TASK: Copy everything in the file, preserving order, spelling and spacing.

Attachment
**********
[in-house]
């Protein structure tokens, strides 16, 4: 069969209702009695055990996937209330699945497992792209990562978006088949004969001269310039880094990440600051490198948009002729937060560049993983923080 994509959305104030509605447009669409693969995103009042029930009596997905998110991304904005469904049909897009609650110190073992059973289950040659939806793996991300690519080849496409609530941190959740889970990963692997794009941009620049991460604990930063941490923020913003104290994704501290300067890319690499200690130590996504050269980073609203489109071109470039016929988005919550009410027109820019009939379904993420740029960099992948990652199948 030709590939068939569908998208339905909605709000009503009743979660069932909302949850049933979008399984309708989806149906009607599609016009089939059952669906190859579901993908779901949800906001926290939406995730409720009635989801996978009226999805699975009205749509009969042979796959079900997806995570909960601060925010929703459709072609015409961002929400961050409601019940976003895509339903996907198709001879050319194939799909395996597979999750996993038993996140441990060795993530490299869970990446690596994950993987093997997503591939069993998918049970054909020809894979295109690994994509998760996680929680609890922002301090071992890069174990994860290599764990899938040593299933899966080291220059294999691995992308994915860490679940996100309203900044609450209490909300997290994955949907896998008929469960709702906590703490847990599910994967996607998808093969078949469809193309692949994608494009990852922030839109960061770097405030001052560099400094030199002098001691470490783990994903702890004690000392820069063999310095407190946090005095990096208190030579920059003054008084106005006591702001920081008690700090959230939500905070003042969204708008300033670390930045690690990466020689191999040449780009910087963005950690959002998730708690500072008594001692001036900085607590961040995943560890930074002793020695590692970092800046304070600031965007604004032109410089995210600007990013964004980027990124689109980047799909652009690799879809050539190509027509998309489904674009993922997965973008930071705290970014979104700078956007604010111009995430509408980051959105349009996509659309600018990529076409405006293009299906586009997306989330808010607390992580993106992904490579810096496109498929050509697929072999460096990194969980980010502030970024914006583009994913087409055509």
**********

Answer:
[in-house]
């Protein structure tokens, strides 16, 4: 069969209702009695055990996937209330699945497992792209990562978006088949004969001269310039880094990440600051490198948009002729937060560049993983923080 994509959305104030509605447009669409693969995103009042029930009596997905998110991304904005469904049909897009609650110190073992059973289950040659939806793996991300690519080849496409609530941190959740889970990963692997794009941009620049991460604990930063941490923020913003104290994704501290300067890319690499200690130590996504050269980073609203489109071109470039016929988005919550009410027109820019009939379904993420740029960099992948990652199948 030709590939068939569908998208339905909605709000009503009743979660069932909302949850049933979008399984309708989806149906009607599609016009089939059952669906190859579901993908779901949800906001926290939406995730409720009635989801996978009226999805699975009205749509009969042979796959079900997806995570909960601060925010929703459709072609015409961002929400961050409601019940976003895509339903996907198709001879050319194939799909395996597979999750996993038993996140441990060795993530490299869970990446690596994950993987093997997503591939069993998918049970054909020809894979295109690994994509998760996680929680609890922002301090071992890069174990994860290599764990899938040593299933899966080291220059294999691995992308994915860490679940996100309203900044609450209490909300997290994955949907896998008929469960709702906590703490847990599910994967996607998808093969078949469809193309692949994608494009990852922030839109960061770097405030001052560099400094030199002098001691470490783990994903702890004690000392820069063999310095407190946090005095990096208190030579920059003054008084106005006591702001920081008690700090959230939500905070003042969204708008300033670390930045690690990466020689191999040449780009910087963005950690959002998730708690500072008594001692001036900085607590961040995943560890930074002793020695590692970092800046304070600031965007604004032109410089995210600007990013964004980027990124689109980047799909652009690799879809050539190509027509998309489904674009993922997965973008930071705290970014979104700078956007604010111009995430509408980051959105349009996509659309600018990529076409405006293009299906586009997306989330808010607390992580993106992904490579810096496109498929050509697929072999460096990194969980980010502030970024914006583009994913087409055509």